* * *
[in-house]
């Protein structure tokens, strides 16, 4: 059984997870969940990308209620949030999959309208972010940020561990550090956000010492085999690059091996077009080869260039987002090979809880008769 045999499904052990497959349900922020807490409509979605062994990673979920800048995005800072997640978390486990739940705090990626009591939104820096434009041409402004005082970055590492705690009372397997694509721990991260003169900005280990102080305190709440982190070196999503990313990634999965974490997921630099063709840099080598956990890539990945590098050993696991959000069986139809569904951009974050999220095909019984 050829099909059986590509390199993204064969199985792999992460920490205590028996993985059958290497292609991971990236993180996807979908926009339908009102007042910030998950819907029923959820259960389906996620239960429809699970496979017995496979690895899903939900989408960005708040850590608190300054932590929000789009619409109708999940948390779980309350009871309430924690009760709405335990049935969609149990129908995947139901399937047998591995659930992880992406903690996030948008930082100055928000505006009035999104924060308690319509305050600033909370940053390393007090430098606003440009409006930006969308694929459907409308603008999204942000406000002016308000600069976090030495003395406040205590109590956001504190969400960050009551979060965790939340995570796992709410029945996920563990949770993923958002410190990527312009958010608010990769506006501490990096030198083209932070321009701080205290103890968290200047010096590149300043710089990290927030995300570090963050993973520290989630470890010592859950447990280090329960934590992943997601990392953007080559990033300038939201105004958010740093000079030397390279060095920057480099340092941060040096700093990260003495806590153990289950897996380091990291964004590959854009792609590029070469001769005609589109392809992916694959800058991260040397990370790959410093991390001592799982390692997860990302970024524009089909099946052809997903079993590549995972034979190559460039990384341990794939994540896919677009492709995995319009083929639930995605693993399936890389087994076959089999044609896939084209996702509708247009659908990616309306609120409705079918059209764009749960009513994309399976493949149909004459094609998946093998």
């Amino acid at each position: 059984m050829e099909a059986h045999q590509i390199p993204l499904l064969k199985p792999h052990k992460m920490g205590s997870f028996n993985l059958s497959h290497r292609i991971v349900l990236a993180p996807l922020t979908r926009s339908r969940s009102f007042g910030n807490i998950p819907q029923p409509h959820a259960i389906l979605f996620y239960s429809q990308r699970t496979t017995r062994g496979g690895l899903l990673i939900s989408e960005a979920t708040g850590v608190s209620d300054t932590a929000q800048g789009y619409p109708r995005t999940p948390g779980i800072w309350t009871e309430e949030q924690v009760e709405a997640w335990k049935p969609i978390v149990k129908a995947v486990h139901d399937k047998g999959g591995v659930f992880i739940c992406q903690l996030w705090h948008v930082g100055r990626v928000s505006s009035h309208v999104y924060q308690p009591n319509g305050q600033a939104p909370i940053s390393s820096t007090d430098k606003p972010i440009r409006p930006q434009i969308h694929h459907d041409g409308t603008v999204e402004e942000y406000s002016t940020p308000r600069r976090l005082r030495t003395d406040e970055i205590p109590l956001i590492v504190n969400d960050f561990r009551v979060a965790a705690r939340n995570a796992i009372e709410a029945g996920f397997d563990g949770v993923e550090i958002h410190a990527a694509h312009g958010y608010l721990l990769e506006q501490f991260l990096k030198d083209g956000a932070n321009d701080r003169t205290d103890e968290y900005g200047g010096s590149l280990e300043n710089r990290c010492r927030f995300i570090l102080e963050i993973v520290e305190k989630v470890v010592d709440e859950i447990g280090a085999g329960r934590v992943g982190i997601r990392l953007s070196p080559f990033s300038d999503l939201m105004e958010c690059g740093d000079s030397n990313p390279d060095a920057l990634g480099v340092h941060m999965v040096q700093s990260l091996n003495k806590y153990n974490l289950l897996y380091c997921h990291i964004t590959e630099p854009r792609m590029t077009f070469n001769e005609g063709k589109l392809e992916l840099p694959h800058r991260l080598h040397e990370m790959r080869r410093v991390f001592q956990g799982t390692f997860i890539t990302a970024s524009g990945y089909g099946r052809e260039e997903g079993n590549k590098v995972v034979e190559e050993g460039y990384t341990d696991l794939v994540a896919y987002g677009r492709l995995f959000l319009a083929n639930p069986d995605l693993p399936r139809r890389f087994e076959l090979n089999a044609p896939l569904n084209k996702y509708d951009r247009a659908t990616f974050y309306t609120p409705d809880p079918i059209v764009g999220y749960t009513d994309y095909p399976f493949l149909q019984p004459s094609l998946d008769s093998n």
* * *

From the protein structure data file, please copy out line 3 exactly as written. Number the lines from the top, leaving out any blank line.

């Amino acid at each position: 059984m050829e099909a059986h045999q590509i390199p993204l499904l064969k199985p792999h052990k992460m920490g205590s997870f028996n993985l059958s497959h290497r292609i991971v349900l990236a993180p996807l922020t979908r926009s339908r969940s009102f007042g910030n807490i998950p819907q029923p409509h959820a259960i389906l979605f996620y239960s429809q990308r699970t496979t017995r062994g496979g690895l899903l990673i939900s989408e960005a979920t708040g850590v608190s209620d300054t932590a929000q800048g789009y619409p109708r995005t999940p948390g779980i800072w309350t009871e309430e949030q924690v009760e709405a997640w335990k049935p969609i978390v149990k129908a995947v486990h139901d399937k047998g999959g591995v659930f992880i739940c992406q903690l996030w705090h948008v930082g100055r990626v928000s505006s009035h309208v999104y924060q308690p009591n319509g305050q600033a939104p909370i940053s390393s820096t007090d430098k606003p972010i440009r409006p930006q434009i969308h694929h459907d041409g409308t603008v999204e402004e942000y406000s002016t940020p308000r600069r976090l005082r030495t003395d406040e970055i205590p109590l956001i590492v504190n969400d960050f561990r009551v979060a965790a705690r939340n995570a796992i009372e709410a029945g996920f397997d563990g949770v993923e550090i958002h410190a990527a694509h312009g958010y608010l721990l990769e506006q501490f991260l990096k030198d083209g956000a932070n321009d701080r003169t205290d103890e968290y900005g200047g010096s590149l280990e300043n710089r990290c010492r927030f995300i570090l102080e963050i993973v520290e305190k989630v470890v010592d709440e859950i447990g280090a085999g329960r934590v992943g982190i997601r990392l953007s070196p080559f990033s300038d999503l939201m105004e958010c690059g740093d000079s030397n990313p390279d060095a920057l990634g480099v340092h941060m999965v040096q700093s990260l091996n003495k806590y153990n974490l289950l897996y380091c997921h990291i964004t590959e630099p854009r792609m590029t077009f070469n001769e005609g063709k589109l392809e992916l840099p694959h800058r991260l080598h040397e990370m790959r080869r410093v991390f001592q956990g799982t390692f997860i890539t990302a970024s524009g990945y089909g099946r052809e260039e997903g079993n590549k590098v995972v034979e190559e050993g460039y990384t341990d696991l794939v994540a896919y987002g677009r492709l995995f959000l319009a083929n639930p069986d995605l693993p399936r139809r890389f087994e076959l090979n089999a044609p896939l569904n084209k996702y509708d951009r247009a659908t990616f974050y309306t609120p409705d809880p079918i059209v764009g999220y749960t009513d994309y095909p399976f493949l149909q019984p004459s094609l998946d008769s093998n």